"Years ago, we would go directly to packers and say, 'We need something better,' and they would hand-select the upper tiers of Choice, and we would call it 'top Choice,' but that wasn't a brand, and we got away from that," says Sarrazin. (Other industry terms for high Choice include "upper Choice" and "hand-selected Choice.") "CAB was a response to that about 40 years ago. Ranchers weren't getting the recognition they deserved for raising a better product, so they created their own standard and got the USDA to certify it. The CAB Choice standard is just the top two marbling scores in Choice," the best 30% of the grade.
Chef after chef agrees that for consumers, branded high Choice is one of the best options. "Prime is just 3% of the beef graded in America, while Choice is half, and that's why the upper Choice is so important to differentiate," says King. "It's Choice that wants to be Prime, thinks it's Prime, but didn't quite make the cut." Because the branded high-Choice programs combine near-Prime marbling scores with higher standards for breed and maturity, one can easily argue that this category is better than commodity Prime, period. And it's certainly a better value. "My favorite steak is a high-Choice rib," says Faison, a bold claim for someone whose shop sells steak approaching $150 per pound. "Because the rib steak has more fat to begin with, in high Choice you get nice balance, not too fatty. It's the most bang for the buck."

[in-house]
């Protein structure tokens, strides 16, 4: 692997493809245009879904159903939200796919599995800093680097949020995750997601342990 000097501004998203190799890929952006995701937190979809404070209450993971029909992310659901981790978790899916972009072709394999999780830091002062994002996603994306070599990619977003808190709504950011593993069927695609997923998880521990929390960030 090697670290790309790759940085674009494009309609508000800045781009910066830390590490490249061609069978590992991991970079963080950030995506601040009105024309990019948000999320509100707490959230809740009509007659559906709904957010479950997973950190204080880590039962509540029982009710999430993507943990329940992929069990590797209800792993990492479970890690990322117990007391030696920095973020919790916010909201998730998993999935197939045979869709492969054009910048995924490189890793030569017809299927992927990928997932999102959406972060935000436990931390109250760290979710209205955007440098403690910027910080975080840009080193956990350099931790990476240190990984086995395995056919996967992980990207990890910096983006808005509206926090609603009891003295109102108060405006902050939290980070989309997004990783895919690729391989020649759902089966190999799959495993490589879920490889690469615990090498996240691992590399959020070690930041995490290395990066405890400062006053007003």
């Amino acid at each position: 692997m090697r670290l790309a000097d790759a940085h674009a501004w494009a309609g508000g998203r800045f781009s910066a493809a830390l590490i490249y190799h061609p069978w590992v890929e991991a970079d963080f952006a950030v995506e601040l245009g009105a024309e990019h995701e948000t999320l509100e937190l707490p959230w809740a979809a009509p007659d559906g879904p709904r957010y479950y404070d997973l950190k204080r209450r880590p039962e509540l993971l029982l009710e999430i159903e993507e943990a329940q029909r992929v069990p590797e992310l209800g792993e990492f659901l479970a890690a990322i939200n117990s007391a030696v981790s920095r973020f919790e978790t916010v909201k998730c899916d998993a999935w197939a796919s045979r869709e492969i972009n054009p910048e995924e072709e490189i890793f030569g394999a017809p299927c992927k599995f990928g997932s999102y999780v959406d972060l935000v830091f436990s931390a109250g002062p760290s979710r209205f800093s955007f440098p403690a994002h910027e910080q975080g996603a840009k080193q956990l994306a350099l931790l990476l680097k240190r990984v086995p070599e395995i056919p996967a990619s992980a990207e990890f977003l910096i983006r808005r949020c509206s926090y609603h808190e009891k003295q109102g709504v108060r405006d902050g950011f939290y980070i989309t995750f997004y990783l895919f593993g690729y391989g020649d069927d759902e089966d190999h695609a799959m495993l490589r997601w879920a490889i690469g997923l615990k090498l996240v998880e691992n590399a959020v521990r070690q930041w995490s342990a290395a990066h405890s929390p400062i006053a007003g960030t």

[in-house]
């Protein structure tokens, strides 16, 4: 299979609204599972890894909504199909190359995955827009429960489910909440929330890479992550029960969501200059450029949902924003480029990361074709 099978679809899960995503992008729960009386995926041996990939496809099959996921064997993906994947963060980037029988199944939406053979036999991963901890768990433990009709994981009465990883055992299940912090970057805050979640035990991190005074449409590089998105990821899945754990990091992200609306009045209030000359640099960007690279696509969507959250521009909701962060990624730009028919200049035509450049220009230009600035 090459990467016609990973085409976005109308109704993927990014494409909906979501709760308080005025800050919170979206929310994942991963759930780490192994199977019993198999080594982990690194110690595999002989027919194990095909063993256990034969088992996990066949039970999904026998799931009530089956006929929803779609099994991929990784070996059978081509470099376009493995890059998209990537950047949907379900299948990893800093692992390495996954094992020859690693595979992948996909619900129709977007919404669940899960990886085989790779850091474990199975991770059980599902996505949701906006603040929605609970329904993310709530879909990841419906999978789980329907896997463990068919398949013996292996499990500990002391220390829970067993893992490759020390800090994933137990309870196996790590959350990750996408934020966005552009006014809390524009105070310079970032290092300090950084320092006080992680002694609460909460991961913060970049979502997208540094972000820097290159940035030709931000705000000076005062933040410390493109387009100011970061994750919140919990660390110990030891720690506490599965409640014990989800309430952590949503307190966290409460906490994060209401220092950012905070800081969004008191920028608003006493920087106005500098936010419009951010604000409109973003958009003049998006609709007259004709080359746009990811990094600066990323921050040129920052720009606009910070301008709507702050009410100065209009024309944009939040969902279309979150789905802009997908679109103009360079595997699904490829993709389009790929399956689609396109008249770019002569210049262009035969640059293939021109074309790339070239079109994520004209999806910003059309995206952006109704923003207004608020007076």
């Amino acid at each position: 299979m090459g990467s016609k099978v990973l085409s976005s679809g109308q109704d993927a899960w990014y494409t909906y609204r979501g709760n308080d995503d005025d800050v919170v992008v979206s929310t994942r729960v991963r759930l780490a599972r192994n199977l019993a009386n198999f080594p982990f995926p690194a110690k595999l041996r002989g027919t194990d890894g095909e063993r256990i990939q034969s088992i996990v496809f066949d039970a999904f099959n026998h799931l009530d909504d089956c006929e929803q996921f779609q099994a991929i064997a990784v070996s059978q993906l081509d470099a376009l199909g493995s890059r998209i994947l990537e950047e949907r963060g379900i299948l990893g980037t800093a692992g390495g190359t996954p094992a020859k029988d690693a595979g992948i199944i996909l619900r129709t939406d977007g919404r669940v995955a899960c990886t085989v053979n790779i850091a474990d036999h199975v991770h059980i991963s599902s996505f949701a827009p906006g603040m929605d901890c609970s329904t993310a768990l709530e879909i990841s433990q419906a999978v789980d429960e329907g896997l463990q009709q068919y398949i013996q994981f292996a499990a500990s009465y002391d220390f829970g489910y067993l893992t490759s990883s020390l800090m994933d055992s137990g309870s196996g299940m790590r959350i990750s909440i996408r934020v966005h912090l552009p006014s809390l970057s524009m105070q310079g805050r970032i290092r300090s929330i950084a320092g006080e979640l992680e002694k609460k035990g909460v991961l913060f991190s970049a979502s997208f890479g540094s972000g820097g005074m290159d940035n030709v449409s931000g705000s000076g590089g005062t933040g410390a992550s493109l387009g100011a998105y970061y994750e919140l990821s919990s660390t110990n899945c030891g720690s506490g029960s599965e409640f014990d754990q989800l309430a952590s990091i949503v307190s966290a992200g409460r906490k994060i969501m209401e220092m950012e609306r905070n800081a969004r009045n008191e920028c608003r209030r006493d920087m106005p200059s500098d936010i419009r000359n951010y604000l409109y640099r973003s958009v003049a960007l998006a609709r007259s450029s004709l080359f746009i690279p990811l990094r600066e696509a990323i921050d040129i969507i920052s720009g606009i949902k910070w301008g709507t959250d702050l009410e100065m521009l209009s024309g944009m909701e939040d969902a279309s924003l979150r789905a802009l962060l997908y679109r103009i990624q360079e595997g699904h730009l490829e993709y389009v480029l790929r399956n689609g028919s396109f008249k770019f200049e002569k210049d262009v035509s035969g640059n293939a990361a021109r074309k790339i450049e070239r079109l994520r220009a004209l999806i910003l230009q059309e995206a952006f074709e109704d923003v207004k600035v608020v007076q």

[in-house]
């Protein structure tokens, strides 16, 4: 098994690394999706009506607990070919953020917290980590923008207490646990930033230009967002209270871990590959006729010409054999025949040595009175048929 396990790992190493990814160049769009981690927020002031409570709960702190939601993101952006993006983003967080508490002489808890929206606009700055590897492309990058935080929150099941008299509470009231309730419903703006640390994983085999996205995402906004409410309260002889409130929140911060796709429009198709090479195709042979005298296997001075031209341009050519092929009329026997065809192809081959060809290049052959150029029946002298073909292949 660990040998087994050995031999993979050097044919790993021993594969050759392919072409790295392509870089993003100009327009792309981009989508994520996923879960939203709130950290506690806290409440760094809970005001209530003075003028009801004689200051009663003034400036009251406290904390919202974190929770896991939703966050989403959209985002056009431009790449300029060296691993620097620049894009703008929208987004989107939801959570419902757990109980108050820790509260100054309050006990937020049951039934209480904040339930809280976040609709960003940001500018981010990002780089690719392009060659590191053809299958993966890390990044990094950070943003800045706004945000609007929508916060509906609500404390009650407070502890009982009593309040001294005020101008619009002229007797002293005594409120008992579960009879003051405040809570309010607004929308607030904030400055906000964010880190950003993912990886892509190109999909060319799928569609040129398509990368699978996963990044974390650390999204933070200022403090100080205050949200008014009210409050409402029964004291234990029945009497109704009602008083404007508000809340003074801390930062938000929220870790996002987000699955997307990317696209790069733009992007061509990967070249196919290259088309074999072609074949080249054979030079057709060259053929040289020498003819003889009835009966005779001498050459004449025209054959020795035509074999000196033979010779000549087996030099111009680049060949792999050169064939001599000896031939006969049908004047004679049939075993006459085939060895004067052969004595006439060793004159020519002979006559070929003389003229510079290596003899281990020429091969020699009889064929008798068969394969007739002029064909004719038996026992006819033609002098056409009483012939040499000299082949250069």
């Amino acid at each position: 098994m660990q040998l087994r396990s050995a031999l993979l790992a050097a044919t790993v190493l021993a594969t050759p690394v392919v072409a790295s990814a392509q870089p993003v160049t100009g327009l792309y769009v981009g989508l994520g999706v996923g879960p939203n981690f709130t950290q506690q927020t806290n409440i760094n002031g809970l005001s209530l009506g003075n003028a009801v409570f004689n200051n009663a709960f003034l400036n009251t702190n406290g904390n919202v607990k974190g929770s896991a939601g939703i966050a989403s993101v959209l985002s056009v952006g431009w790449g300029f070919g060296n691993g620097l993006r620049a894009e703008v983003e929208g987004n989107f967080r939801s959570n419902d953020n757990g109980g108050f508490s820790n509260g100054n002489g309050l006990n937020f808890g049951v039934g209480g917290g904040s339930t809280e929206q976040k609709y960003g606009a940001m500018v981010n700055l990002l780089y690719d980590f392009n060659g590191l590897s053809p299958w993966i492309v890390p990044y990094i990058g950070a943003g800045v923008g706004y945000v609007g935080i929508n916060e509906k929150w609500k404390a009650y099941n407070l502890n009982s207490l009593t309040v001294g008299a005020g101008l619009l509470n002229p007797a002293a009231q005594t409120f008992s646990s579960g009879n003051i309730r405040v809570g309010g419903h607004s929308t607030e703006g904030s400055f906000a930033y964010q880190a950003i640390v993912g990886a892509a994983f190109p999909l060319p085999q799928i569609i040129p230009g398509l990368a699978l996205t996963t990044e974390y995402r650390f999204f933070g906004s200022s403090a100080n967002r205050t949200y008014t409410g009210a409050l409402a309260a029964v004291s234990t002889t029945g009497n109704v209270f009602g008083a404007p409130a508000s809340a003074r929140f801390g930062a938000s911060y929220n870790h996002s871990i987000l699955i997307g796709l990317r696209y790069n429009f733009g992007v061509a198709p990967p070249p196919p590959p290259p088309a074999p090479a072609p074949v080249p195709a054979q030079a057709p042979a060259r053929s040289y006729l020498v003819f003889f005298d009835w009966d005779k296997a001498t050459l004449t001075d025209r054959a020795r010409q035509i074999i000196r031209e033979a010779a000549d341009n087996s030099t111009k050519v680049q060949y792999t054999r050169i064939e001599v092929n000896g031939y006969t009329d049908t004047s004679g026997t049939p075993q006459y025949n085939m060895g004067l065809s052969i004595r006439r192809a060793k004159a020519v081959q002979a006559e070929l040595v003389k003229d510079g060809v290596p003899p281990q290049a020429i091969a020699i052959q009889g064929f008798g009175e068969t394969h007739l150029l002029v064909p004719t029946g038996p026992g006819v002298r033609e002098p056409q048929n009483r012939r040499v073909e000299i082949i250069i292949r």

"Hand-selected stuff, like Sterling Silver or CAB, is differentiated, almost Prime. At home, the difference between Prime and high Choice is about 70% your cooking method—if you can perfect your char and cook it right, you're not going to notice much difference," says David Walzog, longtime executive chef at the Wynn Las Vegas's SW Steakhouse, one of the country's very best steakhouses, with a huge selection of Prime, high-Choice, Australian and Japanese wagyu, and genuine Kobe beef. Besides CAB, Creekstone Farm and Niman Ranch are accessible both at retail and on menus, while Sterling Silver, a high-Choice private label, can be found in better supermarkets.
What to Look For
High-Choice branded products are excellent alternatives to commodity Prime for the most popular, high-demand steaks (ribeyes, strips, T-bones, and filets), but you might still do well with Prime for cuts less popular in steakhouses and high-end butchers like short ribs, flat iron, flank.
High-Choice branded products are excellent alternatives to commodity Prime for the most popular, high-demand steaks—ribeyes, strips, T-bones, and filets. But you might still do well with Prime for less popular cuts that are unlikely to be snapped up for top dollar by steakhouses and high-end butchers. Walzog points out that a Prime grade means "the whole animal is Prime, not just the ribeye," and recommends seeking out Prime short ribs. King estimates that Smith & Wollensky and other upscale steakhouses use only about 30% of the steer for their menu offerings, while "the rest is sold elsewhere." He tells consumers to look for "things like Prime flat iron, flank, and all those Prime cuts we don't use. They are great values and great meat." And, if you're devoted to real Texas-style barbecue, you may be lucky enough to get some top-shelf brisket at your favorite joint: "The BBQ guys are getting much more Prime brisket now, thanks to us," says King.